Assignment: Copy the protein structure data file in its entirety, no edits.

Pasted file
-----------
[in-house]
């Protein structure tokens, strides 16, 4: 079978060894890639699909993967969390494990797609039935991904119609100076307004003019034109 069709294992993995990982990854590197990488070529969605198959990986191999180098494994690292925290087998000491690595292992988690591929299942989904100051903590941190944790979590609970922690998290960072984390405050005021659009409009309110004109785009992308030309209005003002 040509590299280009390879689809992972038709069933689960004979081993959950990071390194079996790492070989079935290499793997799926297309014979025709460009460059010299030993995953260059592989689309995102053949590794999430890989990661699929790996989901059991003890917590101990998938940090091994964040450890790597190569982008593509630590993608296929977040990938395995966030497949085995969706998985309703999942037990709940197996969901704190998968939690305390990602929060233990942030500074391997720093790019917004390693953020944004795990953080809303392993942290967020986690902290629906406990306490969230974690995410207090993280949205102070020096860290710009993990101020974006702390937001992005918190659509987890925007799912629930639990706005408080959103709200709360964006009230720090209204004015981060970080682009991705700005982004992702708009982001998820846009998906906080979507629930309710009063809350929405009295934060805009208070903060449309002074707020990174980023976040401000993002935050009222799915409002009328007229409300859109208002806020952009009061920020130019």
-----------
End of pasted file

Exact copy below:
[in-house]
């Protein structure tokens, strides 16, 4: 079978060894890639699909993967969390494990797609039935991904119609100076307004003019034109 069709294992993995990982990854590197990488070529969605198959990986191999180098494994690292925290087998000491690595292992988690591929299942989904100051903590941190944790979590609970922690998290960072984390405050005021659009409009309110004109785009992308030309209005003002 040509590299280009390879689809992972038709069933689960004979081993959950990071390194079996790492070989079935290499793997799926297309014979025709460009460059010299030993995953260059592989689309995102053949590794999430890989990661699929790996989901059991003890917590101990998938940090091994964040450890790597190569982008593509630590993608296929977040990938395995966030497949085995969706998985309703999942037990709940197996969901704190998968939690305390990602929060233990942030500074391997720093790019917004390693953020944004795990953080809303392993942290967020986690902290629906406990306490969230974690995410207090993280949205102070020096860290710009993990101020974006702390937001992005918190659509987890925007799912629930639990706005408080959103709200709360964006009230720090209204004015981060970080682009991705700005982004992702708009982001998820846009998906906080979507629930309710009063809350929405009295934060805009208070903060449309002074707020990174980023976040401000993002935050009222799915409002009328007229409300859109208002806020952009009061920020130019």